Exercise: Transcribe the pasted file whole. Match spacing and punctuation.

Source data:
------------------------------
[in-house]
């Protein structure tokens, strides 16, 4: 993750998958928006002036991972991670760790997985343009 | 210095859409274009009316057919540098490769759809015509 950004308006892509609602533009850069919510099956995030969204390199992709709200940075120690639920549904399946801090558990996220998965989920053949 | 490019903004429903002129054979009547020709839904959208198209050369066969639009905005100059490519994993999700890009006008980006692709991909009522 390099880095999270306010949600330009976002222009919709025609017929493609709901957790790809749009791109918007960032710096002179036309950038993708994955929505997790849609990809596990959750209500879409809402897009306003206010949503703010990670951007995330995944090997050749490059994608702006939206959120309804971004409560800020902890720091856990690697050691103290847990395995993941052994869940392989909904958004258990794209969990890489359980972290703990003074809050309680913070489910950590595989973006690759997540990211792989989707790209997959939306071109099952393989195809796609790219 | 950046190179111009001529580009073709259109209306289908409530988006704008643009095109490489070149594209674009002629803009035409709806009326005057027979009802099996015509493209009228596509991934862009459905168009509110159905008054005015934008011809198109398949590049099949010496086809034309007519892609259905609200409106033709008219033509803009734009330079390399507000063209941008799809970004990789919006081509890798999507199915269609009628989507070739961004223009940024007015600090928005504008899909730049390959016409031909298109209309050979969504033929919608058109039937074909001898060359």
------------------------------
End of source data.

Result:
[in-house]
């Protein structure tokens, strides 16, 4: 993750998958928006002036991972991670760790997985343009 | 210095859409274009009316057919540098490769759809015509 950004308006892509609602533009850069919510099956995030969204390199992709709200940075120690639920549904399946801090558990996220998965989920053949 | 490019903004429903002129054979009547020709839904959208198209050369066969639009905005100059490519994993999700890009006008980006692709991909009522 390099880095999270306010949600330009976002222009919709025609017929493609709901957790790809749009791109918007960032710096002179036309950038993708994955929505997790849609990809596990959750209500879409809402897009306003206010949503703010990670951007995330995944090997050749490059994608702006939206959120309804971004409560800020902890720091856990690697050691103290847990395995993941052994869940392989909904958004258990794209969990890489359980972290703990003074809050309680913070489910950590595989973006690759997540990211792989989707790209997959939306071109099952393989195809796609790219 | 950046190179111009001529580009073709259109209306289908409530988006704008643009095109490489070149594209674009002629803009035409709806009326005057027979009802099996015509493209009228596509991934862009459905168009509110159905008054005015934008011809198109398949590049099949010496086809034309007519892609259905609200409106033709008219033509803009734009330079390399507000063209941008799809970004990789919006081509890798999507199915269609009628989507070739961004223009940024007015600090928005504008899909730049390959016409031909298109209309050979969504033929919608058109039937074909001898060359």